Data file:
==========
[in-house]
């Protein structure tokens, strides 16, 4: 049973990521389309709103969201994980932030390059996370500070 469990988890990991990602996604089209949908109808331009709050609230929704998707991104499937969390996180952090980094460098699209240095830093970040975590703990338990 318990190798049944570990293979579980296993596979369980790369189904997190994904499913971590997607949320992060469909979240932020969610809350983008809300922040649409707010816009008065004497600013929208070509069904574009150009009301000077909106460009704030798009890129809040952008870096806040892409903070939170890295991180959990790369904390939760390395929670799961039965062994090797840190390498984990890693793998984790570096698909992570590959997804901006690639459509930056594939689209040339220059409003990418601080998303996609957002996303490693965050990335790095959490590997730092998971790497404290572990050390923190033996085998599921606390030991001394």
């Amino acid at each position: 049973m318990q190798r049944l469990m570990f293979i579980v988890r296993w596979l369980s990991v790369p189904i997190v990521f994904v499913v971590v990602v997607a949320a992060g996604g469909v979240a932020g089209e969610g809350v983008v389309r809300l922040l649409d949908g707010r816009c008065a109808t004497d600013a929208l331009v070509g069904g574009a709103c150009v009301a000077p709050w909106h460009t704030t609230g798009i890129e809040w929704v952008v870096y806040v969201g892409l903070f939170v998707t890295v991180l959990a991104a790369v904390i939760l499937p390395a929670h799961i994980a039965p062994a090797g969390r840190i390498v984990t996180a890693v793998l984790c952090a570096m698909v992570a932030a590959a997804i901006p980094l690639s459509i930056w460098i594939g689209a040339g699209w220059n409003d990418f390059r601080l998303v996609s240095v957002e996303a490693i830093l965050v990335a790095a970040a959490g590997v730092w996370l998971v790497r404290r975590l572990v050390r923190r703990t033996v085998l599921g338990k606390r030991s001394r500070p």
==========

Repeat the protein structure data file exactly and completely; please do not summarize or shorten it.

[in-house]
């Protein structure tokens, strides 16, 4: 049973990521389309709103969201994980932030390059996370500070 469990988890990991990602996604089209949908109808331009709050609230929704998707991104499937969390996180952090980094460098699209240095830093970040975590703990338990 318990190798049944570990293979579980296993596979369980790369189904997190994904499913971590997607949320992060469909979240932020969610809350983008809300922040649409707010816009008065004497600013929208070509069904574009150009009301000077909106460009704030798009890129809040952008870096806040892409903070939170890295991180959990790369904390939760390395929670799961039965062994090797840190390498984990890693793998984790570096698909992570590959997804901006690639459509930056594939689209040339220059409003990418601080998303996609957002996303490693965050990335790095959490590997730092998971790497404290572990050390923190033996085998599921606390030991001394």
């Amino acid at each position: 049973m318990q190798r049944l469990m570990f293979i579980v988890r296993w596979l369980s990991v790369p189904i997190v990521f994904v499913v971590v990602v997607a949320a992060g996604g469909v979240a932020g089209e969610g809350v983008v389309r809300l922040l649409d949908g707010r816009c008065a109808t004497d600013a929208l331009v070509g069904g574009a709103c150009v009301a000077p709050w909106h460009t704030t609230g798009i890129e809040w929704v952008v870096y806040v969201g892409l903070f939170v998707t890295v991180l959990a991104a790369v904390i939760l499937p390395a929670h799961i994980a039965p062994a090797g969390r840190i390498v984990t996180a890693v793998l984790c952090a570096m698909v992570a932030a590959a997804i901006p980094l690639s459509i930056w460098i594939g689209a040339g699209w220059n409003d990418f390059r601080l998303v996609s240095v957002e996303a490693i830093l965050v990335a790095a970040a959490g590997v730092w996370l998971v790497r404290r975590l572990v050390r923190r703990t033996v085998l599921g338990k606390r030991s001394r500070p």